“It may seem cold,” says Scholz, “but when we start closing doors and stop being haphazard in our actions, we start to accomplish things.”

     Scholz himself is quite clear and focused on his business, but he says new clients usually are not, so he begins every new relationship with questions. “I rarely give advice,” he says. “And that’s key. I work with very smart people and what I do is I keep asking questions until they figure it out on their own.”

     David Thaeler, senior vice president at a design-build construction client, has worked with Scholz’s company for 10 years. He appreciates Scholz’s individualized approach and focus on understanding the specific needs of each company. “Chip doesn’t have a box he wants each company to fit into. He takes the time to understand and challenge people, to help them develop themselves and take responsibility and accountability for growing.”

     Scholz puts it this way: “What does success look like to you? Are you working on someone else’s definition or your own?”

     Scholz’s goal for each client is “for them to be better tomorrow than they are today: For them to be able to manage and lead better, to have a more fulfilling life, and to get what they want done.” Usually, of course, that involves achieving impressive business development and revenue growth.

     An individual and a company that are clear about their vision of success, focused, paying attention, and intentional about their actions and associations naturally develop a strong vision. It’s that vision that helps carry them through good times and bad.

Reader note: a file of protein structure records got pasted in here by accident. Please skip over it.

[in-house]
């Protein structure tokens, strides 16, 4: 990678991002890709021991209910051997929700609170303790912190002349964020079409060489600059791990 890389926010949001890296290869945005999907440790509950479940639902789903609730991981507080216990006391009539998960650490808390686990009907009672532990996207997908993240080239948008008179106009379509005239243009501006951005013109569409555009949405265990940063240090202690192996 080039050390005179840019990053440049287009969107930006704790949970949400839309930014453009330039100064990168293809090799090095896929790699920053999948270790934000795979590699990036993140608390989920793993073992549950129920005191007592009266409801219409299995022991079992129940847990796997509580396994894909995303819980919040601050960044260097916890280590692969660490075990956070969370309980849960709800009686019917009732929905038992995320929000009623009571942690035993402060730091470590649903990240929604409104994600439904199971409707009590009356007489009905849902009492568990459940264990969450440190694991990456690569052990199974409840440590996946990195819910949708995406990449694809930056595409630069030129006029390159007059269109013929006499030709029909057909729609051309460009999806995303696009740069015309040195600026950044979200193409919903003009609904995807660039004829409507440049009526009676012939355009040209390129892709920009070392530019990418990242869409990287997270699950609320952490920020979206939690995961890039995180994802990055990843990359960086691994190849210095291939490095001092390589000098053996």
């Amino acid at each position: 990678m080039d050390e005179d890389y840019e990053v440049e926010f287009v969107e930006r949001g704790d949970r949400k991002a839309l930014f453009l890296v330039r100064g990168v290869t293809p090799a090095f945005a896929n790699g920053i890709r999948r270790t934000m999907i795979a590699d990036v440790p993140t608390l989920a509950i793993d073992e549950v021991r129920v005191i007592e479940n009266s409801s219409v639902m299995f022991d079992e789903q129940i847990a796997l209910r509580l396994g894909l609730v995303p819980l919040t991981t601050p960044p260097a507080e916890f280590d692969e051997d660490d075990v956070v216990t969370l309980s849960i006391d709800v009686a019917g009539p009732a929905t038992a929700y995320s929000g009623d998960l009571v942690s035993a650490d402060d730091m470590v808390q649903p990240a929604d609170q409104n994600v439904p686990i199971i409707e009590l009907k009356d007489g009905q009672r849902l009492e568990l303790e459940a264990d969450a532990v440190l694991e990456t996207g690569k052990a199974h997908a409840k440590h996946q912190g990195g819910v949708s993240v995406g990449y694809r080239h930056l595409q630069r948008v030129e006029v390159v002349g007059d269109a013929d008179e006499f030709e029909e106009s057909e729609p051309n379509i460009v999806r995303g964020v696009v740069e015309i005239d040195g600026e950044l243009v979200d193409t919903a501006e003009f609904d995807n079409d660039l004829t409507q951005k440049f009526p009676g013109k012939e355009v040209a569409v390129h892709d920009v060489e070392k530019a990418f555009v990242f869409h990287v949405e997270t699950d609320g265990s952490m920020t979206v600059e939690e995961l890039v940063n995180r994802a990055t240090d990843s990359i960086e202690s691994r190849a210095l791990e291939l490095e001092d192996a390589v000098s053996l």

Selling Yourself Always

     For many companies, this economy is one of the bad times. “Some industries took it in the shorts,” Scholz says, shaking his head. But he and his clients are doing well nevertheless. “I’ve had to work harder and smarter, but I have not seen a dip in revenue, nor have any of my clients failed.”

     He attributes that in part to his coaching, but is quick to point out that the people who seek out his coaching are already smart, savvy business people, who know how to sell. In fact, he says, the key to success in any economy, but especially a difficult one, is selling.

     “Instead of shutting off the lights and putting less pickle relish on the hot dog, my clients started selling again,” Scholz explains. “They learned how to market or they already had that competency, and they continued to do it. They might not be doing exactly what they were five years ago, and their company may not be as large, but because they’re out there selling themselves, they’re still doing well.”

     For Scholz, selling includes a wide range of traditional activities plus tools that as little as five years ago were brand new. He maintains profiles on several social and business networking sites, to which he posts his regular blog “Leader Snips.” He sends out regular e-mail blasts called the Scholz Report with timely tips and information on leadership topics. He regularly speaks at Rotary Club events as well as industry conventions, and also has a book out called Masterminds Unleashed: Selling for Geniuses and a second book Do Eagles Just Wing It? due out this year.

     As a result of his success and that of his clients, Scholz’s outlook through the recession and beyond is positive. “You can’t get where you are unless you’ve been where you’ve been,” he says. Although his first few years in business were rough, and although the economy makes everyone work harder, he has no plan to get out of the game any time soon.

     “I’m having fun, I’m engaged, I wake up every morning excited to do what I do,” he says. “I don’t ever expect to retire.” Which is lucky for the businesses that rely on his expertise, guidance, and sympathetic ear.

 

Heather Head is a Charlotte-based freelance writer.